Furthermore moose die‑offs are not global. Adjacent habitat in southern Ontario, moose are stable or increasing. Estimates of moose populations have traditionally been based hunters’ harvest and in Scandinavia, the annual harvest was less than 10,000 in the early 1900s. After a century of global warming the moose population reached an all time high with annual harvests increasing 20­‑fold to 200,000. Similarly in the 1900s, moose from British Columbia expanded into Alaska and multiplied as the climate warmed. In New England, moose were more abundant that deer when the Pilgrims arrived. But due to deforestation for farmland and overhunting, moose have been absent from Massachusetts and Vermont for 200 years. In 1901 less than 20 moose were believed to inhabit New Hampshire. But in contrast to fearful global warming theory and species range, since 1980 moose have migrated south from New Hampshire into Massachusetts and Connecticut, despite temperatures that average 4 to 6° F warmer.

Scandinavian biologists suspect the moose population may begin to decline, but their reasons illustrate the complex ecology. Increasing moose densities strain food supplies resulting in lower body mass, lower reproductive success, and lower resiliency. Moose thrive on vegetation common in regenerating forests that have been cleared by insect outbreaks, fires or logging. Scandinavia’s 20th century increased logging has now peaked and will decline, and so will moose lose habitat as closed forest canopies reclaim the landscape . Except in eastern Finland, depredation by wolves has been minimal, but wolf populations are now rebounding.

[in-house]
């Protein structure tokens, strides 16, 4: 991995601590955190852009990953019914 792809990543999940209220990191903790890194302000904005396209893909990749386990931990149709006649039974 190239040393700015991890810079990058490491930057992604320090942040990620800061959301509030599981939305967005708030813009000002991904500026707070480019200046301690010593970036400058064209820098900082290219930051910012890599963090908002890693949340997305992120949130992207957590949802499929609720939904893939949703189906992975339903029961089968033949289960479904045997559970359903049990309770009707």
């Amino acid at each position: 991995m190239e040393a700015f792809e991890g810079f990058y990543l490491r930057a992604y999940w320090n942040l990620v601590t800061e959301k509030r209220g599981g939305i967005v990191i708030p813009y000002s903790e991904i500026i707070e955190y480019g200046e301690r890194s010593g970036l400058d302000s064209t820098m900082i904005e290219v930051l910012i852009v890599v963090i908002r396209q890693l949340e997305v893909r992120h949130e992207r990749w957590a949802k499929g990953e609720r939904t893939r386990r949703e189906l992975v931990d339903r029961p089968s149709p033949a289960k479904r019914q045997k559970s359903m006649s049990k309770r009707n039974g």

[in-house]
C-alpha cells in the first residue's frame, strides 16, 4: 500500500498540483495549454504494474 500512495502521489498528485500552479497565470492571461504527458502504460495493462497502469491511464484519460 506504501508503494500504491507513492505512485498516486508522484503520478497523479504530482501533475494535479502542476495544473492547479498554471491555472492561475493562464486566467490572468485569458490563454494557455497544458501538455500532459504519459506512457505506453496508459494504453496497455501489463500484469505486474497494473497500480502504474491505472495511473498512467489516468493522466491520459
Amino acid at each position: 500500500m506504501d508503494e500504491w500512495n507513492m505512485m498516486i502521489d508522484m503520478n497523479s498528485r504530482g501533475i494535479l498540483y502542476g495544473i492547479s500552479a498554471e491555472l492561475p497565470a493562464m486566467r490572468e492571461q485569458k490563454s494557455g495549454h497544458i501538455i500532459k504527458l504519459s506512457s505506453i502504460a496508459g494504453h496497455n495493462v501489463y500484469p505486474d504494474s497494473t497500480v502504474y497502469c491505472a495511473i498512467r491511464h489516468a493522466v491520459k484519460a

The best studied moose population exists just east of Minnesota’s northeast border on Isle Royale in Lake Superior and illustrates the boom and bust nature of moose populations. As moose populations globally expanded in the 1900s, they soon colonized Isle Royale around 1912 and rapidly grew to over 3000 by early 1930s. Rapid population growth diminished food supplies and a starvation crash happened in1934. Extensive forest fires in 1936 increased their preferred vegetation and feasting on young vegetation in a regenerating forest, the population rebounded until it peaked as it increasingly suffered from winter starvation. To add another factor governing moose population in the 1940s wolves colonized Isle Royale.